Politics

Pine Tree Affordable Housing located in Fairfield but owned and managed by the Fairfield Housing Authority, a separate legal entity, has a waiting list which is presently closed.
Pine Tree Affordable Housing located in Fairfield but owned and managed by the Fairfield Housing Authority, a separate legal entity, has a waiting list which is presently closed. Photo Credit: Google Maps

Fairfield County Town Seeks Public Input On Community Development Grant Funds

The Town of Fairfield is awaiting public input before it can develop a five-year plan on how to spend a nearly half-million dollar federal grant to address affordable housing.

The Department of Community & Economic Development will hold the first of several scheduled workshops on Wednesday, Feb. 12 related to the Town’s continued participation in the federal Community Development Block Grant (CDBG) Program.

The purpose of the workshop is to solicit public input on housing and homeless needs in conjunction with the development of the town’s Five Year Consolidated Plan.

Fairfield expects to receive $494,420 in Community Development Block Grant (CDBG) funds for the current program year, which began on October 1, 2019, according to figures provided by the U.S. Department of Housing and Urban Development (HUD).

The primary objective of the grant program is to develop viable communities by providing decent housing, a suitable living environment and expanded economic opportunities, principally for persons of low and moderate income. 

As a municipality with a population of more than 50,000 persons, the Town of Fairfield qualifies as an entitlement community, meaning that it receives an annual allocation of CDBG funds.

"As a condition of receipt of these funds, the town is required to prepare and submit to the U.S. Department of Housing & Urban Development (HUD) a Consolidated Plan, which discusses how the community proposes to use federal funds to address priority housing and community development needs over the next five years, explained Director Community & Economic Development Mark Barnhart.

The workshop is not to discuss specific projects or housing opportunities in Fairfield, however. According to the state’s most recent report, there are 527 units that are designated as “affordable” (using the state’s criteria) located in Fairfield.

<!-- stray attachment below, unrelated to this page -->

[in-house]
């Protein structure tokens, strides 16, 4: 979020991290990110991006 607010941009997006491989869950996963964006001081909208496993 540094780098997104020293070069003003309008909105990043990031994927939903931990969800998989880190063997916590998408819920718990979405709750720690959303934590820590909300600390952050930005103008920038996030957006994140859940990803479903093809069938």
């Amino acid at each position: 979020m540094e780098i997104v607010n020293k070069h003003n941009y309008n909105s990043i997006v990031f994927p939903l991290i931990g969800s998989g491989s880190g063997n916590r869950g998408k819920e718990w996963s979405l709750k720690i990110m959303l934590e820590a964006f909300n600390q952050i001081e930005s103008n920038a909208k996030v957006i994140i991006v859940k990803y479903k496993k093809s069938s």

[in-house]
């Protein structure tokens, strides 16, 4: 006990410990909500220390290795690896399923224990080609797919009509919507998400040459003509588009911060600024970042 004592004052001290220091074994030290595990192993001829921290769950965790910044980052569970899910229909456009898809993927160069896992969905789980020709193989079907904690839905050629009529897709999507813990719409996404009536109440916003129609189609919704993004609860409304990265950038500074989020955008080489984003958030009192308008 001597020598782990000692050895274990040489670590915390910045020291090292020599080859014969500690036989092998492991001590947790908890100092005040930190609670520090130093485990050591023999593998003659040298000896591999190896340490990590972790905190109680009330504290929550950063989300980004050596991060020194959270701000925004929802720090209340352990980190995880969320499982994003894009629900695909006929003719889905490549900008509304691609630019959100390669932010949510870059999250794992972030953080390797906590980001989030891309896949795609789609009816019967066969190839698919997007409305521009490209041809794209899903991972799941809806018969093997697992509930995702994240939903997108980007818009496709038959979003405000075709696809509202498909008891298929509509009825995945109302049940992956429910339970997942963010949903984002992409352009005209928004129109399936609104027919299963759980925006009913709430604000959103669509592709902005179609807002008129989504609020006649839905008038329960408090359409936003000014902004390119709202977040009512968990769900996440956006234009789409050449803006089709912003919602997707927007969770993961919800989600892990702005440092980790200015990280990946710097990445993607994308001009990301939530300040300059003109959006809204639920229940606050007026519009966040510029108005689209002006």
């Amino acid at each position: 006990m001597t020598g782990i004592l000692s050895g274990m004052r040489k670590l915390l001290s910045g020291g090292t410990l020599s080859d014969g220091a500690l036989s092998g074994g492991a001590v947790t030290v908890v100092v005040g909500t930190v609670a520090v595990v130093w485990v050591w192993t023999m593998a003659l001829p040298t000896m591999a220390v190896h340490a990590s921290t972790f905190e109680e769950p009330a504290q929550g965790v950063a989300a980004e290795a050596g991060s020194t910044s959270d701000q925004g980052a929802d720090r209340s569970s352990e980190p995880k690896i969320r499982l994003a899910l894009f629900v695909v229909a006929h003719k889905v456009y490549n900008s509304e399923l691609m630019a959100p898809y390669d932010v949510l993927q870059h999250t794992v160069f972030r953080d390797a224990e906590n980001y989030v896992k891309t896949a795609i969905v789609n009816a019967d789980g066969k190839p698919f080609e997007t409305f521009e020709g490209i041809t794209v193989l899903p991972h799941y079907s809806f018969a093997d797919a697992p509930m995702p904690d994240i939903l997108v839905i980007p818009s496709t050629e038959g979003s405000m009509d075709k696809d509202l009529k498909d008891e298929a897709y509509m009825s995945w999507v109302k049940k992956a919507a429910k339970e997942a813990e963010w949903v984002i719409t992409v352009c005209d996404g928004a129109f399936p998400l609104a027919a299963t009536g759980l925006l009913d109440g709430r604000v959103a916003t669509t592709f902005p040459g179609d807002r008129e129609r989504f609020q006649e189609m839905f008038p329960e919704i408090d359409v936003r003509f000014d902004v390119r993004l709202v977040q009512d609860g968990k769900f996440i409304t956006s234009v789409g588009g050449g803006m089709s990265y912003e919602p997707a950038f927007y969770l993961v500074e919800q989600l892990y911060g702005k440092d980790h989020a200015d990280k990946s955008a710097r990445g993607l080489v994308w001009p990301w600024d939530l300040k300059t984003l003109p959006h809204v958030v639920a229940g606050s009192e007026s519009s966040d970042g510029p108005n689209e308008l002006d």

These include Pine Tree Affordable Housing located in Fairfield but owned and managed by the Fairfield Housing Authority, a separate legal entity, which Barnhart noted has a waiting list that is "unfortunately" closed at the present time.

The Town of Fairfield does not own or manage any housing units directly. Eligibility criteria (income limits) and application processes vary depending on location and housing provider. The Consolidated Plan examines community needs and resources to fashion a coordinated, multi-year strategy aimed at improving the lives of the town’s low- and moderate-income residents. 

In addition to identifying the town’s priority housing and community development goals, the plan must include a needs assessment of its homeless, disabled and other special needs populations. Fairfield is required to prepare a Consolidated Plan every five years as a condition of its continued receipt of CDBG funds. Projects may include public improvements, public facilities, public services and economic development activities that principally serve and/or benefit areas or persons of low and moderate income.

The Feb. 12 meeting will be hosted by the town’s Affordable Housing Committee and is open to the public. It begins at 7 p.m. in the Second Floor Conference Room of the Old Town Hall Building at 611 Old Post Road in Fairfield.

More information is available by calling the Department of Community & Economic Development at 203-256-3120.